Author Topic: Re: [Ubuntu 10.04 Lucid] Move the Minimize, Maximize, Close buttons to the Right.  (Read 5193 times)

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Offline Mad Penguin

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Mmm, Shuttleworth is really starting to get up my nose ...

Offline goldendragonuk

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Mmm, Shuttleworth is really starting to get up my nose ...


then you be pleased to know he's stepping down

Offline Mad Penguin

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Mmm, unfortunately "stepping down" doesn't equate to "buggering off", afaik he's just doing this for political reasons, not because he's about to become less involved ...

Offline kirrus

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Well, he does pay for the whole thing.. He's got to have a say somewhere ;)

Offline Mad Penguin

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Mmm, when you say he pays for the whole thing ... which bits in particular?

The Linux kernel? - "no"
The Gnome desktop? - "no"
The GNU C Libraries? - "no"
Salaries of 99% of the people making contributions - "no"
... !

The Ubuntu branding and packaging - "yes"
Lots of publicity and adverts - "yes"
Salaries of people developing "paid for" components like Ubuntu One, Ubuntu Cloud, Ubuntu Misc store - "yes"

... So just to put this into context, if "Ubuntu" did not exist, you can bet your boots it would be replaced very quickly by another distro, funded or unfunded, which would be 99% as good (!)

And let's not forget how he made his money, is there anyone out there who thinks $600 a year is good value for the cheapest entry level secure certificate?

Offline kirrus

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He's paid for more development time on the desktop than any other company.. there's a reason that Ubuntu went from unknown to biggest linux distro in use on the desktop in 2 years...

We use debian on our servers, but all our company desktops run Ubuntu.. :)

Offline Mad Penguin

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>He's paid for more development time on the desktop than any other company..

More than Redhat, Novell, IBM and Oracle ??
(Or indeed Sun, HP and all the other companies who've sponsored X.org and Xfree86 over the years?)

They have 200 odd staff spread out over 23 countries .. how many are developers?
.. on the other hand Oracle moved 5000 *developers* from Windows machines into Linux machines in 2004 .. 
(i.e. in context Ubuntu really is small potatoes ..)

Most of the desktop improvements you're seeing generally come out of Redhat and Gnome, not out of Ubuntu. Gnome of course not being directly funded .. and if you want to see what sort of Donations Ubuntu are making to the community that basically underwrites their entire product, take a look at; http://www.gnome.org/ (!)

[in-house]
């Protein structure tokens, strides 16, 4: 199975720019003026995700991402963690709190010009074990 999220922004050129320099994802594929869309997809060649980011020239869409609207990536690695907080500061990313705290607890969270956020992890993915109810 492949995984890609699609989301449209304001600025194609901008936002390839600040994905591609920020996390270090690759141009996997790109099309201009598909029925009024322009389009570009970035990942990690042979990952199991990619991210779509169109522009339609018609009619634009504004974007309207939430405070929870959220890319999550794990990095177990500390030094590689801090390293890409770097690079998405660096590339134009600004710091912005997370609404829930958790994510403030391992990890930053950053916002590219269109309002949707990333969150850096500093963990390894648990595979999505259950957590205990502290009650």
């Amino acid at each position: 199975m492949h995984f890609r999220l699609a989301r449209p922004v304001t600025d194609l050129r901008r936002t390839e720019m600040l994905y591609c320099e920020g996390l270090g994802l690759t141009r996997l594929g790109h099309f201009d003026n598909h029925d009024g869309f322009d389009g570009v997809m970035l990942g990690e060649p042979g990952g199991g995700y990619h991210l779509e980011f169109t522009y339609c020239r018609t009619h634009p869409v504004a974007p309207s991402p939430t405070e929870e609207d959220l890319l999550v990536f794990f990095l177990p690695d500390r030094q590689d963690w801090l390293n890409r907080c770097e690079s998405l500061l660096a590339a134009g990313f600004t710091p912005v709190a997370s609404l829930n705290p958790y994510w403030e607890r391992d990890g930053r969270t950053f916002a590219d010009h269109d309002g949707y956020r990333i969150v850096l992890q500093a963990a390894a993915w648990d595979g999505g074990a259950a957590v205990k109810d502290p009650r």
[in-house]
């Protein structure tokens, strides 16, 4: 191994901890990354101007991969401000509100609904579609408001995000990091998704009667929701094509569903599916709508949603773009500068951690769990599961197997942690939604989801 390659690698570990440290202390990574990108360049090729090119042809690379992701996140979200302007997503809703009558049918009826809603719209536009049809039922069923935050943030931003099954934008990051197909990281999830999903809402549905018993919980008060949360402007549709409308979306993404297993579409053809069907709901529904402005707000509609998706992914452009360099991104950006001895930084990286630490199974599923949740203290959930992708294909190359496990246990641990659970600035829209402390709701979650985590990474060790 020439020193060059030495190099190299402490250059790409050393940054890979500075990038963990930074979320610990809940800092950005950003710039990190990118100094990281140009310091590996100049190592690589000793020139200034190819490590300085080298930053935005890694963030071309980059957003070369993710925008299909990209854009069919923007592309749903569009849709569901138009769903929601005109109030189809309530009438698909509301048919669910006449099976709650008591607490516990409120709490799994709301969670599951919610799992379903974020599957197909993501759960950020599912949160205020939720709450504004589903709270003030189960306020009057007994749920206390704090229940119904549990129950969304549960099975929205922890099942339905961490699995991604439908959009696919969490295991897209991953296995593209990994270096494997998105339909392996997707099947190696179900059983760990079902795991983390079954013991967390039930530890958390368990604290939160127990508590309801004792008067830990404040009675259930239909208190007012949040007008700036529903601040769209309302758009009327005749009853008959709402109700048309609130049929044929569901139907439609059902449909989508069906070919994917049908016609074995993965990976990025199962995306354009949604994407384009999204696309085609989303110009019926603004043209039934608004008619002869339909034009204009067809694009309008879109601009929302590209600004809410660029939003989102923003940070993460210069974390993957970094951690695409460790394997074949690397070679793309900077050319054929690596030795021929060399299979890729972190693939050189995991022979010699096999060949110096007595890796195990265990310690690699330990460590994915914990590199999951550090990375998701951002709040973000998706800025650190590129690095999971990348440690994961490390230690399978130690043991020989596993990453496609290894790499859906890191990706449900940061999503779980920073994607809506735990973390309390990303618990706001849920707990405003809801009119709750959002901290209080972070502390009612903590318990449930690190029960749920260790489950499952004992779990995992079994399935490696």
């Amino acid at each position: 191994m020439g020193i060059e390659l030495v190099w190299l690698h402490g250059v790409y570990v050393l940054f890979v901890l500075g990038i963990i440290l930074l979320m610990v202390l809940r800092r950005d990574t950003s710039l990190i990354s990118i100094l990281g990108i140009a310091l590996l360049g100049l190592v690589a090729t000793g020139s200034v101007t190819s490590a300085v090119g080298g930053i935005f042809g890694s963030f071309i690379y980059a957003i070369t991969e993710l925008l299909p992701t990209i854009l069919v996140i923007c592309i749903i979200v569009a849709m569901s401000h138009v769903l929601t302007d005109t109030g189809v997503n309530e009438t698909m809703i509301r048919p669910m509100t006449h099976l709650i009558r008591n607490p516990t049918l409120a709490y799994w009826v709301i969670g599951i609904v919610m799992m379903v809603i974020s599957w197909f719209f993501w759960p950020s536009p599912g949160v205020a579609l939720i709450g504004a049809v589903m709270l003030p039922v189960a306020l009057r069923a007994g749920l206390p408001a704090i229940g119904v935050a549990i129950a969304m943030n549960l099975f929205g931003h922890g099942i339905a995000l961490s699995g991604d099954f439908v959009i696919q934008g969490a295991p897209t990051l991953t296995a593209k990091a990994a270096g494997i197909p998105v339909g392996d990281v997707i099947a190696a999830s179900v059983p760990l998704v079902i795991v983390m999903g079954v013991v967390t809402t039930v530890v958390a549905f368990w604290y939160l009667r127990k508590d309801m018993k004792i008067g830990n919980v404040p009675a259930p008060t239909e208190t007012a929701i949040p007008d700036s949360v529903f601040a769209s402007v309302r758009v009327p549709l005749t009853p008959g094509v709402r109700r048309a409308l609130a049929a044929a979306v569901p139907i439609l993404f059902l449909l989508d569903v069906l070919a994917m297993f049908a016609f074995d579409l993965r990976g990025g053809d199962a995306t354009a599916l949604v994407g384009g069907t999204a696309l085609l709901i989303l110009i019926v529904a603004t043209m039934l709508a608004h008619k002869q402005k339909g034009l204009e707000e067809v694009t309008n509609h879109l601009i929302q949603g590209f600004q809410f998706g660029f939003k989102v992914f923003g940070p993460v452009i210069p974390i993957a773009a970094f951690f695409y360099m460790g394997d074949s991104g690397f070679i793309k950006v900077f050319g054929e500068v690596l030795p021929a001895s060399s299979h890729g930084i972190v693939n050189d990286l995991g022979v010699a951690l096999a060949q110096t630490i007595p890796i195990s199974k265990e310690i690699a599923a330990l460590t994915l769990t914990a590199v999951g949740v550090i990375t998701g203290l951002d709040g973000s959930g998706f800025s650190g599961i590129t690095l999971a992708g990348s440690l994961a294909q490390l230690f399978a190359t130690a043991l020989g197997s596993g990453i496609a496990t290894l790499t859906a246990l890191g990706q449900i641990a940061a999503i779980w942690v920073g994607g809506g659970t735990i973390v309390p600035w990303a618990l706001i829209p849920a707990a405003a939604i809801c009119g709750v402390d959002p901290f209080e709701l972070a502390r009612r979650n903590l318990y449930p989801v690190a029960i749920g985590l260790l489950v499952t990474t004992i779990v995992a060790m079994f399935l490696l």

Ubuntu are annoying me not because they're not doing a good job, because they are doing a good job (generally) , but because in a number of instances they're pretending to be something they're not. The knock-on effects (IMHO) are;

(a) When they tout something as working that isn't, it *will* damage the reputation of Linux as a whole
(b) If they tout what they do as their own when it's based on other people's work, it diminishes the desire of developers to contribute

Take a look at Ubuntu.com;
"Ubuntu is an operating system built by a worldwide team of expert developers."
  • Now, maybe I'm getting old, but I'm pretty sure that Linux is an Operating System and Ubuntu is a Linux distribution
  • "Worldwide team" implies that all the developers involved work together, this is not the case, typically they work in small disjointed teams
  • "expert developers", I know some of them.  Many are geniuses, some are not, certainly not all of them are experts
  • (Oh, and I don't see the word 'debian' mentioned anywhere!)
So *every* part of their first sentence leading in to "What is Ubuntu" is inaccurate and potentially misleading.

Now, you can see why they're doing it, they want to look like a convincing alternative to M$ and Windows. A very gallant and worthwhile aspiration, but you don't go about it by mis-representing what you have - that's just asking for trouble!

Offline kirrus

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Without the other things that Ubuntu comes with, the Linux kernel is useless... no-one could run their system usefully with just the kernel, you need the other programs it comes with.. Linux isn't the operating system, it's only the kernel. Ubuntu is the operating system, as Debian is...

Offline Mad Penguin

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Hmm, referring to a standard computer science text;

"Operating Systems are primarily resource managers; the main resource they manage is computer hardware in the form of processors, storage, input/output devices, communication devices, and data"

Whereas I'm sure one could argue that functions of "an Operating System" extend beyond a pure kernel, the basic intent of the term is to describe functions essentially managed and provided by the kernel. Software such as Firefox, OpenOffice, Evolution etc have always been called Applications, historically an Applications is something that ran on an Operating System, so surely something that includes both cannot therefore be called one or the other?